By Saturday one of us had bought an iPhone, and by Monday the other two had also. All three of us love them - the in-person experience is just incredible. There are things that could be improved, and I hope they will show up in software updates, but overall a home run for Apple.

Rob Pegoraro: Thanks for the report! Good luck with the new toys...

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Rockville, Md.: What features are missing from the iPhone that would make it easier to use (is that even possible?). Some people are saying it doesn't have a decent calculator. Is there something you went to do, say out of habit from doing it on an older phone, that wasn't on the iPhone?

Rob Pegoraro: The iPhone does have a basic calculator--it doesn't do trig or anything fancy, but what do you need in a phone?

The program that *I* really miss is a grocery-list manager, like that HandyShopper Palm app I mentioned earlier.

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Central Mass.: Rob, my one and only original PC was built by an independent PC shop (now out of business). It has Windows 98 S.E., and no USB ports (now that I am thinking about buying a digital camera, I guess I need them). The guy at Staples said I could install USB ports myself by taking the cover off the CPU and putting them in the slots. (Total cost about $30.) After looking at my CPU, I have a few doubts and was thinking about calling a Geek Squad type of service to do it for me. I am wondering if, while they are at it, do you think they could install Windows XP? How about more memory if there's not enough to run it? I'd really appreciate your thoughts.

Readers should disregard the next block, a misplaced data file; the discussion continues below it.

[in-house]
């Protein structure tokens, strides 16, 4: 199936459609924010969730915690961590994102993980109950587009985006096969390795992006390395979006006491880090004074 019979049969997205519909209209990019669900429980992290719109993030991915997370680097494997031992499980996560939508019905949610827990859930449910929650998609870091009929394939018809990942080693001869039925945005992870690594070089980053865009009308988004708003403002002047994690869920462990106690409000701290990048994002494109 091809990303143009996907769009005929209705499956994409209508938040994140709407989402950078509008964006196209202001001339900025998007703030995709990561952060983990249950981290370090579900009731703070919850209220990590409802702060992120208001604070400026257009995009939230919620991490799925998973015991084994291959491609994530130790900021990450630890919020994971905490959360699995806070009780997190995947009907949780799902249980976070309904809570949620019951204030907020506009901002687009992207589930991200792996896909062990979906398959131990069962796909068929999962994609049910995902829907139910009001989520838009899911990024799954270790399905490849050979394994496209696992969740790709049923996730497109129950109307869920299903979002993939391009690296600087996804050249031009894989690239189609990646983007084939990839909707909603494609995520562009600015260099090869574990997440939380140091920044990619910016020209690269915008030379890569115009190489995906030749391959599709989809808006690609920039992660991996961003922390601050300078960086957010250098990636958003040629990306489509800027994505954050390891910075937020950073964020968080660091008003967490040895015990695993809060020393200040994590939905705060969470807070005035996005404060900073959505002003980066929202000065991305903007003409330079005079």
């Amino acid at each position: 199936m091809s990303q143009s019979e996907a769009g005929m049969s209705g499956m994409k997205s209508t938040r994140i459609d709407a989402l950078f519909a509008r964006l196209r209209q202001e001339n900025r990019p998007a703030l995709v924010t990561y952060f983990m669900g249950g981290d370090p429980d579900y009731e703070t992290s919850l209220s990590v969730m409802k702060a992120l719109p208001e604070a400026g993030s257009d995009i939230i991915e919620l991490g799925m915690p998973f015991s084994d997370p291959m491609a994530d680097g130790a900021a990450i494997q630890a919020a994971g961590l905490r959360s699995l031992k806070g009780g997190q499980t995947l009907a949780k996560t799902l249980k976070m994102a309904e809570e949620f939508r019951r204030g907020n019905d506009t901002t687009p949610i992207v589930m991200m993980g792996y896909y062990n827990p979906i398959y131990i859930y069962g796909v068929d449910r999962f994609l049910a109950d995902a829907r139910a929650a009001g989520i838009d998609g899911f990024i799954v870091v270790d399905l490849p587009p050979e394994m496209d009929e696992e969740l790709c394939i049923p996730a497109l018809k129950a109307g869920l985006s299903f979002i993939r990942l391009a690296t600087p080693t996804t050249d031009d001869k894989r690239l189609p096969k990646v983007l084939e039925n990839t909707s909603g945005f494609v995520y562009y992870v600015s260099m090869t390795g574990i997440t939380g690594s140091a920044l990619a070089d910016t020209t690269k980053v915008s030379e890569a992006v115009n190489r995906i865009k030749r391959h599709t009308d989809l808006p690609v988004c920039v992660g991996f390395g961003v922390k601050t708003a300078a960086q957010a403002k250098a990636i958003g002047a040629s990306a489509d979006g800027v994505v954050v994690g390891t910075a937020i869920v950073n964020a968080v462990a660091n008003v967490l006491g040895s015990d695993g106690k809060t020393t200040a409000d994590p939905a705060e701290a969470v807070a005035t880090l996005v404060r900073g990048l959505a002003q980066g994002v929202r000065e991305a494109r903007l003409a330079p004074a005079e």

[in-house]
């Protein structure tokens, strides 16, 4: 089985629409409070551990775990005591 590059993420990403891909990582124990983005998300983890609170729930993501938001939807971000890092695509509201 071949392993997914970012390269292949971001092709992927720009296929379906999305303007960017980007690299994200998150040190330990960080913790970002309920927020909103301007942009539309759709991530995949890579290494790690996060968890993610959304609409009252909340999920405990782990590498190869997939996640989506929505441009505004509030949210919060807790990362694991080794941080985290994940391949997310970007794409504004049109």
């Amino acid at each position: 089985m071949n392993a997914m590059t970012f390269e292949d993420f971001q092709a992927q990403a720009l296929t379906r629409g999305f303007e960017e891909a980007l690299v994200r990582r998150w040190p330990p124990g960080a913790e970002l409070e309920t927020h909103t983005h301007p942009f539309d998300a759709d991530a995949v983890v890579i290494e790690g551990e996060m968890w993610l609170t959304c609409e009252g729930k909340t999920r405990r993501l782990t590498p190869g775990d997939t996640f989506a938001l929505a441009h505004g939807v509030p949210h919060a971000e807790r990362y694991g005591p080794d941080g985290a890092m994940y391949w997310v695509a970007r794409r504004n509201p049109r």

Rob Pegoraro: Buy a new computer. Your old one is going to be horrendously slow at XP unless you upgrade so much of it that you'd only have the case left from the original.

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Alrlington VA: I would like to use the iPhone for its non-phone functionality. Do you think it is worth $500 for the music/video/surfing/other? capabilities?

Rob Pegoraro: No, that seems a bit much.

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Alexandria, Va.: What is the iPhone's address book app like? Is it searchable?

How many entries can it hold? I've got around 5000 contacts on my Mac, and have been thinking about getting a Treo to be able to have access to all of their info without having to lug my laptop around while I travel, but others are saying that an iPhone would make more sense in terms of being able to sync natively with my Mac. Most other phones I've looked at can't handle an address book that big, and/or aren't searchable (which is a necessity with that many contacts to search through).